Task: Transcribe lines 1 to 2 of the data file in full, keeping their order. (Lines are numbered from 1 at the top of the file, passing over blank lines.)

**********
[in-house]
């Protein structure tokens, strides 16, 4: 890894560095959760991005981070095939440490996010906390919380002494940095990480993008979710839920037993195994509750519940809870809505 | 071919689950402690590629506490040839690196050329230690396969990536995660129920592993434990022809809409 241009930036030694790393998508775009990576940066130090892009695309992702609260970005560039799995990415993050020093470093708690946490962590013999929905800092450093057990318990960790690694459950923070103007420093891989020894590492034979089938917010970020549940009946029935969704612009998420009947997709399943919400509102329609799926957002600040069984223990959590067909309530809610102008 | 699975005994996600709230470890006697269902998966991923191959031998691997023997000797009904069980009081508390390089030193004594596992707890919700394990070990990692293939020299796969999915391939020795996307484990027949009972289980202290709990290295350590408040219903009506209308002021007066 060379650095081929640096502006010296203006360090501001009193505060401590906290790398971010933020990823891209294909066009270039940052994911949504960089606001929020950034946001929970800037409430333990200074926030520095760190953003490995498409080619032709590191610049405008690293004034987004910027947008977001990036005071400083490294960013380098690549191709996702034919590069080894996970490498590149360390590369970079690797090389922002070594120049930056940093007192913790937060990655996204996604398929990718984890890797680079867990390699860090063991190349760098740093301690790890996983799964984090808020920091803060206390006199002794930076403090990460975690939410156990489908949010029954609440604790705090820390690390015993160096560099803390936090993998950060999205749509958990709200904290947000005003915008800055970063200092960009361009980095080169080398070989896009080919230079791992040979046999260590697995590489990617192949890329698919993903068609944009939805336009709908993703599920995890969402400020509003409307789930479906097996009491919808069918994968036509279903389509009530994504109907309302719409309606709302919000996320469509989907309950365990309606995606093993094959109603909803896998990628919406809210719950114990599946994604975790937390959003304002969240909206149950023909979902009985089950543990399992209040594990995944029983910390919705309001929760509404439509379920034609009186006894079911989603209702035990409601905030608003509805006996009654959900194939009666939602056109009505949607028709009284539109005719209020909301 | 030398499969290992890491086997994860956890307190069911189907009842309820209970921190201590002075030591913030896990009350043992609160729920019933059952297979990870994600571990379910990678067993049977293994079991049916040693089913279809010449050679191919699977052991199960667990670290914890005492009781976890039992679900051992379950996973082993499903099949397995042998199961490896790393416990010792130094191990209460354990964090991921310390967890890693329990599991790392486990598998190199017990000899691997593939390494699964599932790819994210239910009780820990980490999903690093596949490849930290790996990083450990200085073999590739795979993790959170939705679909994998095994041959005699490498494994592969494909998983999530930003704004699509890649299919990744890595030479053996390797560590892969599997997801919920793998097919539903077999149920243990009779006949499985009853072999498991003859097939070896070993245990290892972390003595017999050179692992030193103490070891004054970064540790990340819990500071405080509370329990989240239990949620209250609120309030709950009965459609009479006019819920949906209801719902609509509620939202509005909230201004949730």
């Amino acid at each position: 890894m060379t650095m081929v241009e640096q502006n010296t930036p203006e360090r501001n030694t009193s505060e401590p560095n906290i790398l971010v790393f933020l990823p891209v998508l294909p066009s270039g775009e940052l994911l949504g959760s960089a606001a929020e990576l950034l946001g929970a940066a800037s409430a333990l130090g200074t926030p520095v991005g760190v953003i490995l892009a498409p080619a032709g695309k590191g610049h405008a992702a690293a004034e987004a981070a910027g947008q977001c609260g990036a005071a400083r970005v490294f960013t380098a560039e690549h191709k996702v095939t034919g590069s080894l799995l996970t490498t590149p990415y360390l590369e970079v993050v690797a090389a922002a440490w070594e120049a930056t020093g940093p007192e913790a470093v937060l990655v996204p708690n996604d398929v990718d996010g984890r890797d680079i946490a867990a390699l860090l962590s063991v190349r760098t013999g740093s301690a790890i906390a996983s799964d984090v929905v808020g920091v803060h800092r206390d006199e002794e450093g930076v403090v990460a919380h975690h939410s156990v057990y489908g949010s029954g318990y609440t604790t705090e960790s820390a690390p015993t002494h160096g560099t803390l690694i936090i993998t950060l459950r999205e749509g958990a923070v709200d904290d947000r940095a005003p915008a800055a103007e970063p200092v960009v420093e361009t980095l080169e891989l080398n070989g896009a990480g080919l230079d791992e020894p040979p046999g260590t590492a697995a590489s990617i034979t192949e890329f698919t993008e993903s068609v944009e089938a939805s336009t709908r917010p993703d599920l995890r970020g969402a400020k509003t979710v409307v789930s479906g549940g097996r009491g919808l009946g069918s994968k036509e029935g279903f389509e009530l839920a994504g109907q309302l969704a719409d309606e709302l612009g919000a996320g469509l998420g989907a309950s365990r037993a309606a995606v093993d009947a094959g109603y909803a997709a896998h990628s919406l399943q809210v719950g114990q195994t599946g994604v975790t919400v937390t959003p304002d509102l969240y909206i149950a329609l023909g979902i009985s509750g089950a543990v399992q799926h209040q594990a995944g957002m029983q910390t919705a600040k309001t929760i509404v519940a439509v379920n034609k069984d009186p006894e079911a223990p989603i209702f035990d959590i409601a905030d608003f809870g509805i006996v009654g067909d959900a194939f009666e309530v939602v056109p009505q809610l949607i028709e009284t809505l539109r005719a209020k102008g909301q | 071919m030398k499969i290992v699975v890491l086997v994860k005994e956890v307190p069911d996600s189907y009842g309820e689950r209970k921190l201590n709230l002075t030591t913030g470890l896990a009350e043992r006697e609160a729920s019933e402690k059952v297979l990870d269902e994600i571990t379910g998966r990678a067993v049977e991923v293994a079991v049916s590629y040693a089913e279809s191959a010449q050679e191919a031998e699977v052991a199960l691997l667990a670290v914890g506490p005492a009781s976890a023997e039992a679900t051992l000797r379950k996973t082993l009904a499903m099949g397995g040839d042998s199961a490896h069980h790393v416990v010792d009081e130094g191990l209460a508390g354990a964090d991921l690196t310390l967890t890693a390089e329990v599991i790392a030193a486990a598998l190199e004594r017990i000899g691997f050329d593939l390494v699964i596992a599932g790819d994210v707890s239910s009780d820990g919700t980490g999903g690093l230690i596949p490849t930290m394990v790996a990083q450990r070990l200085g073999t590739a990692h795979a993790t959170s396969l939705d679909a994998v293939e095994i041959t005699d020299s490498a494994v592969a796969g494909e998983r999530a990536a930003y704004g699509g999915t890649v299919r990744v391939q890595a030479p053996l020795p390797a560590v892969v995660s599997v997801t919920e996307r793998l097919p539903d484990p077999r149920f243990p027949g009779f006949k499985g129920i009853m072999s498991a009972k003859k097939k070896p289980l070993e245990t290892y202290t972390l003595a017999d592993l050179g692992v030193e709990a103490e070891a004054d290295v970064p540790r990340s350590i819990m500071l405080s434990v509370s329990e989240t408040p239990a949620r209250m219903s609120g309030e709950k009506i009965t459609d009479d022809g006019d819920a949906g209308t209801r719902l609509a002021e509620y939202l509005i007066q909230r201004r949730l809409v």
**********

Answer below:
[in-house]
């Protein structure tokens, strides 16, 4: 890894560095959760991005981070095939440490996010906390919380002494940095990480993008979710839920037993195994509750519940809870809505 | 071919689950402690590629506490040839690196050329230690396969990536995660129920592993434990022809809409 241009930036030694790393998508775009990576940066130090892009695309992702609260970005560039799995990415993050020093470093708690946490962590013999929905800092450093057990318990960790690694459950923070103007420093891989020894590492034979089938917010970020549940009946029935969704612009998420009947997709399943919400509102329609799926957002600040069984223990959590067909309530809610102008 | 699975005994996600709230470890006697269902998966991923191959031998691997023997000797009904069980009081508390390089030193004594596992707890919700394990070990990692293939020299796969999915391939020795996307484990027949009972289980202290709990290295350590408040219903009506209308002021007066 060379650095081929640096502006010296203006360090501001009193505060401590906290790398971010933020990823891209294909066009270039940052994911949504960089606001929020950034946001929970800037409430333990200074926030520095760190953003490995498409080619032709590191610049405008690293004034987004910027947008977001990036005071400083490294960013380098690549191709996702034919590069080894996970490498590149360390590369970079690797090389922002070594120049930056940093007192913790937060990655996204996604398929990718984890890797680079867990390699860090063991190349760098740093301690790890996983799964984090808020920091803060206390006199002794930076403090990460975690939410156990489908949010029954609440604790705090820390690390015993160096560099803390936090993998950060999205749509958990709200904290947000005003915008800055970063200092960009361009980095080169080398070989896009080919230079791992040979046999260590697995590489990617192949890329698919993903068609944009939805336009709908993703599920995890969402400020509003409307789930479906097996009491919808069918994968036509279903389509009530994504109907309302719409309606709302919000996320469509989907309950365990309606995606093993094959109603909803896998990628919406809210719950114990599946994604975790937390959003304002969240909206149950023909979902009985089950543990399992209040594990995944029983910390919705309001929760509404439509379920034609009186006894079911989603209702035990409601905030608003509805006996009654959900194939009666939602056109009505949607028709009284539109005719209020909301 | 030398499969290992890491086997994860956890307190069911189907009842309820209970921190201590002075030591913030896990009350043992609160729920019933059952297979990870994600571990379910990678067993049977293994079991049916040693089913279809010449050679191919699977052991199960667990670290914890005492009781976890039992679900051992379950996973082993499903099949397995042998199961490896790393416990010792130094191990209460354990964090991921310390967890890693329990599991790392486990598998190199017990000899691997593939390494699964599932790819994210239910009780820990980490999903690093596949490849930290790996990083450990200085073999590739795979993790959170939705679909994998095994041959005699490498494994592969494909998983999530930003704004699509890649299919990744890595030479053996390797560590892969599997997801919920793998097919539903077999149920243990009779006949499985009853072999498991003859097939070896070993245990290892972390003595017999050179692992030193103490070891004054970064540790990340819990500071405080509370329990989240239990949620209250609120309030709950009965459609009479006019819920949906209801719902609509509620939202509005909230201004949730």